A foreclosure can be devastating; however, you can become a homeowner again.
In fact, the so-called “boomerang buyers” – former homeowners who lost their homes to foreclosure or short sale during the housing crash — are starting to step back into the ring and buy homes again.
Seven year itch
Last year, the first “wave” of the 7.3 million homeowners who lost their homes between 2007 and 2014 passed the critical “seven-year period” that’s often necessary to fix credit and qualify to purchase a new home, according to RealtyTrac.
During the next seven years, more potential boomerang buyers will be eligible to purchase homes again — from a credit repair standpoint — which is expected to propel demand in the housing market.
“Having a foreclosure, bankruptcy or short sale hit their credit and did some damage, so it’s about reestablishing credit and waiting out that time period to buy again,” said Rob Mehta, director of strategic planning, business development, and initiatives at Coldwell Banker Burnet’s Twin Cities, Minnesota office.
“We’re definitely seeing those folks reentering the market and wanting to purchase again because they don’t want to rent; that’s not their long-term goal. They want to own again. They want equity,” Mehta said.
What came out of the housing crisis was the fact that even the most responsible people can sometimes face foreclosure.
“There were situations out of the homeowners’ control,” Mehta said. “Their adjustable rate mortgage adjusted up and there was a job loss or some situation that caused them to go down that path where they lost the property or were advised to let it go. It was acceptable to sometimes negotiate your way out or let the bank have the property and move on, especially if you were upside down.”
Many lenders are willing to look beyond a foreclosure, but reestablishing your credit rating and waiting a certain length of time before applying for a mortgage loan are essential.
Looking to jump back in the housing market post-foreclosure? Follow these tips.
1.Research waiting periods
Every type of mortgage loan requires a waiting period before you can apply after a foreclosure. Also, be aware that waiting periods don’t start until the foreclosure is completed–not when you move out of the house or return the keys to the bank.
Some loan types allow for shorter waiting periods for something called an “extenuating circumstance,” which is basically a situation that was beyond your control, like a death or medical emergency. The loan underwriter reviews the circumstances and decides if you qualify.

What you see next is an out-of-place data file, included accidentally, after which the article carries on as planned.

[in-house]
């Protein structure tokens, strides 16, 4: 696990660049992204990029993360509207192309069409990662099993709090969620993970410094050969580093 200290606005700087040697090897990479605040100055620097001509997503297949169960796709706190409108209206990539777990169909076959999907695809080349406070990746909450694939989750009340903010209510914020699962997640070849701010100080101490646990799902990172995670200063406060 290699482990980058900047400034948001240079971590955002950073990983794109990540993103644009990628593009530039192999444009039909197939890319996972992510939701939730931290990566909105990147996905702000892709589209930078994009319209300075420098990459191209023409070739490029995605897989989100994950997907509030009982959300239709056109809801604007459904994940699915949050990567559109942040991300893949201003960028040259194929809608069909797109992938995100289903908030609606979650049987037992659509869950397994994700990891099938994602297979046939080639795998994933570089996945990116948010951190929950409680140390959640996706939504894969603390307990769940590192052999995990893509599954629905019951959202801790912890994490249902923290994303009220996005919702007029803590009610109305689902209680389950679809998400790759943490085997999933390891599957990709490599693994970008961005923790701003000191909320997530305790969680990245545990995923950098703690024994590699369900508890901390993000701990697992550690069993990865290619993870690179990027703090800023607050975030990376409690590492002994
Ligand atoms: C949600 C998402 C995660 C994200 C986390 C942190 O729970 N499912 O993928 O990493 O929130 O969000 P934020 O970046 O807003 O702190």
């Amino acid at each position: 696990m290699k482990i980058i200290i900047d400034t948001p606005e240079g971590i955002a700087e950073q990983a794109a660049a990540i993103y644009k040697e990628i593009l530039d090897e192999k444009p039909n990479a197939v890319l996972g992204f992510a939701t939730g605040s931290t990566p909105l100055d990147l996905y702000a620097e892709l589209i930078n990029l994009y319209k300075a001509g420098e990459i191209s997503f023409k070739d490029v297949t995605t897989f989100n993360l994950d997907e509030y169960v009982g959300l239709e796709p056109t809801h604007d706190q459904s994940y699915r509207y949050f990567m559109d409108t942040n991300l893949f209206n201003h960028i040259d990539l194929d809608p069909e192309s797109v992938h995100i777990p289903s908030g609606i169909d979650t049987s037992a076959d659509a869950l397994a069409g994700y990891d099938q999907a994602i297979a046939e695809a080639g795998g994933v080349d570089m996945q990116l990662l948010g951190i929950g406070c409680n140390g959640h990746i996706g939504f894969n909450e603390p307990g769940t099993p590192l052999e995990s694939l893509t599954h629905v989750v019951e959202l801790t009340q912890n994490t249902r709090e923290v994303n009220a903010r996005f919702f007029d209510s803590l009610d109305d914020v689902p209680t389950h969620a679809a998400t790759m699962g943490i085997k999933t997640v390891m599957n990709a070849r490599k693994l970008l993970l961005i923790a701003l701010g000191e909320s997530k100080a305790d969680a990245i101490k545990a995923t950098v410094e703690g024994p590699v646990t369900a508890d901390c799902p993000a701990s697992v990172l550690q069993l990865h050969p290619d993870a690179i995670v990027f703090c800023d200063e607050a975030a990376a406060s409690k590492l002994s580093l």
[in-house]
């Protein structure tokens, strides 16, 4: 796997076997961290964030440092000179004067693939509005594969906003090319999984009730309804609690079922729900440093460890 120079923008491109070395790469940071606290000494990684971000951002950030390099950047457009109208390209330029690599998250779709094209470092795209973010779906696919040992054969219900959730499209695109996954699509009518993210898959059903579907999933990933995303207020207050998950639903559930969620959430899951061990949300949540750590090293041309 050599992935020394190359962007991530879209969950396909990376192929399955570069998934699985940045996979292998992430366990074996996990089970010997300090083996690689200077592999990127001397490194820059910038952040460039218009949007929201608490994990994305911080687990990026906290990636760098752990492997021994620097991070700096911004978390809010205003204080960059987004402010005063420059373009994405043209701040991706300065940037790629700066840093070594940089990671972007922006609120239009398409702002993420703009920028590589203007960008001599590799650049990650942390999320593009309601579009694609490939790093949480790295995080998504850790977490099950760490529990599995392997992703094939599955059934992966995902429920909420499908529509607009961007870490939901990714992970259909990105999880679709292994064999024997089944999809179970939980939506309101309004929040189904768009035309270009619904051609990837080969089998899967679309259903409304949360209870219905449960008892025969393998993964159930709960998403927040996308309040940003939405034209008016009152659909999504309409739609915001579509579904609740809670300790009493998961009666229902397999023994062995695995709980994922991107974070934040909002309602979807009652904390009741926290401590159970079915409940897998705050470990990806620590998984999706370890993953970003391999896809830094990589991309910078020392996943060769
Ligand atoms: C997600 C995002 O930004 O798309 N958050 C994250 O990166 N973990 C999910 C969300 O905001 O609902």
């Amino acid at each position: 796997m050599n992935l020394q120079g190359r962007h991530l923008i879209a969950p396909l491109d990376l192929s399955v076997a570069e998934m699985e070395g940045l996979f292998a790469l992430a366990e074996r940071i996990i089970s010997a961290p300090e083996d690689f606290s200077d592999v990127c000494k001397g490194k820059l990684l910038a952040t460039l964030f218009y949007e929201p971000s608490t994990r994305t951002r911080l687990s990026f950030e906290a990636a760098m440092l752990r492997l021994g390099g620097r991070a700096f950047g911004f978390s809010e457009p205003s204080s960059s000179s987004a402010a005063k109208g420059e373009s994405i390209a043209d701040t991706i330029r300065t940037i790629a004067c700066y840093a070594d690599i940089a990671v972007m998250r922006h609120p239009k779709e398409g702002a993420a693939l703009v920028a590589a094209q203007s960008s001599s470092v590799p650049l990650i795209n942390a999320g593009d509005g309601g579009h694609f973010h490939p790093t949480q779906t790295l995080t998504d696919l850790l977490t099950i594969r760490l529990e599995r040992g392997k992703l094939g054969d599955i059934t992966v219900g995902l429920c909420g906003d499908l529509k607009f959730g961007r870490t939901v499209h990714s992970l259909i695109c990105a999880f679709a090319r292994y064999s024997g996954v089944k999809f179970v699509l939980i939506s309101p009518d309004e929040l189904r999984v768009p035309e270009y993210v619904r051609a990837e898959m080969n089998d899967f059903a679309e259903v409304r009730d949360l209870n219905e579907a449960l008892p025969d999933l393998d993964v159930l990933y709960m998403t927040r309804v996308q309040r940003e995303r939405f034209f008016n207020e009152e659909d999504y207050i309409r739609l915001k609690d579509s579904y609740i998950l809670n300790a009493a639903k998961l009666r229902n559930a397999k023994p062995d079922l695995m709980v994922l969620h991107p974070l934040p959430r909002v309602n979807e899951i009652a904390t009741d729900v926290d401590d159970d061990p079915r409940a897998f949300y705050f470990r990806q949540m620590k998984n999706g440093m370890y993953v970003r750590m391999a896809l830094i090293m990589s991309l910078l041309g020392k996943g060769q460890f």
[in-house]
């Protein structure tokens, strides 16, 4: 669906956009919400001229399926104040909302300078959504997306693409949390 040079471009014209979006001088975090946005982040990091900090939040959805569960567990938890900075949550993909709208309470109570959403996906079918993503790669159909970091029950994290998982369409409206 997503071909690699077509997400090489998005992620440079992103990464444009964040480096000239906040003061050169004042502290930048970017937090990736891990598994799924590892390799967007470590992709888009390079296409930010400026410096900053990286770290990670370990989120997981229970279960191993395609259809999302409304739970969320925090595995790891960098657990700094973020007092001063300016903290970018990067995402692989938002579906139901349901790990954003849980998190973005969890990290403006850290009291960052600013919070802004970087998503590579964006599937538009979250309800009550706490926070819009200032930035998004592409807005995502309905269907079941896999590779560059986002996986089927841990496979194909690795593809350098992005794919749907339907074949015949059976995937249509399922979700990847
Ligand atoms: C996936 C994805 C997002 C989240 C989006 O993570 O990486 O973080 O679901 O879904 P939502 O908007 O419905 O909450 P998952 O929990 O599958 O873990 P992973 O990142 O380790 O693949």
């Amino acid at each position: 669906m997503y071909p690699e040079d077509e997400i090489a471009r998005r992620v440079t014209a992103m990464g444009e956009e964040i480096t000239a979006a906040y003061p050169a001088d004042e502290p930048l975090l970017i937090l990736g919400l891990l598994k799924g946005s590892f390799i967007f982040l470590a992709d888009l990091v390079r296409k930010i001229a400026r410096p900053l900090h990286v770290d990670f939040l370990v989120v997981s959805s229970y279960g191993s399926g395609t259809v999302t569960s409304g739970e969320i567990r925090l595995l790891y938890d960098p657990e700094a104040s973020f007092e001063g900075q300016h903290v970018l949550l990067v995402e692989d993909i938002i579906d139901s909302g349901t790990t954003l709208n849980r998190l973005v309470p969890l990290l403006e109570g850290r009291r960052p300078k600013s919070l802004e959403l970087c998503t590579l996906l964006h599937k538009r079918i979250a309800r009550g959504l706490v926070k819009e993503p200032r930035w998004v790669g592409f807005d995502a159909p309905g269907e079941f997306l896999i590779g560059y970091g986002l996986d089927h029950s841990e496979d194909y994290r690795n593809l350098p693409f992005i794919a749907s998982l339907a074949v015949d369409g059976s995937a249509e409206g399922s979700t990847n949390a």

Below is a summary of loan types and typical waiting periods:
- Conventional loans backed by Fannie Mae or Freddie Mac require the longest waiting period: seven years from completion of the foreclosure. These loans may also have stricter credit and debt-to-income requirements.
- FHA Loans have a standard waiting period of three years. FHA loans typically offer lower interest rates than conventional loans and are generally easier to qualify for.
- VA Loans have a two-year waiting period. To apply, you or your spouse must be a veteran or currently serving in the U.S. military.
- Jumbo loans, mortgages of more than $417,000 have a waiting period of seven years.
“FHA loans are typically thought of for folks with credit difficulties or an entry-level loan for those who haven’t established credit,” explained Jim Pomposelli, vice president of residential lending at Perl Mortgage, Inc., in Chicago.
Pomposelli said FHA loans are much more forgiving, but it’s a much more expensive product as far as higher mortgage insurance and it has limits on the dollar amount. Still, obtaining a mortgage with a foreclosure on the record is still a challenge.
“What I’m seeing is, forget it if you’ve had a foreclosure,” Pomposelli said. “I was working with one client who just started a foreclosure. It never actually went all the way through, but it didn’t matter. Just the mere existence of the foreclosure basically kicked them out of being able to get the loan.”
2. Shop Around
There are thousands of options when looking for a mortgage lender, including local banks, credit unions and national online mortgage lenders, so it’s wise to shop around to find the loan that’s right for you. Also, each lender has its own approach to underwriting.
“Reach out to your lender or bank and figure out what mortgage products are available,” Mehta said, “There are a lot of options for the consumer.”
3. Clean up your credit
To reestablish your credit, pay your bills on time, don’t max out your credit cards, and don’t take on significant new debt after your foreclosure. Hold off on applying for other financing, like car loans or furniture financing.
“If you have a foreclosure, you have to have perfect credit from thereafter,” Pomposelli said.
Any additional dings on your credit record, even late bill payments, can keep you from getting a new mortgage.
“It might have been something big in your life that happened and this is America and we forgive, but as my football coach used to say, ‘First time shame on you, second time shame on me.’ If you had a difficulty, and after it was cleared away you demonstrate that you can’t handle credit, they’re not going to give you more access,” Pomposelli said.
However, the bottom line is you can get a mortgage loan again if you understand the waiting periods, clean up your credit and improve your financial situation.
“It might not be as soon as you like, but all things considered, you can get into a home probably with a decent rate at a decent price in a reasonable amount of time,” Pomposelli said. “You just gotta buckle down and grin and bear it until you can get through some of this, but the system itself is pretty forgiving.”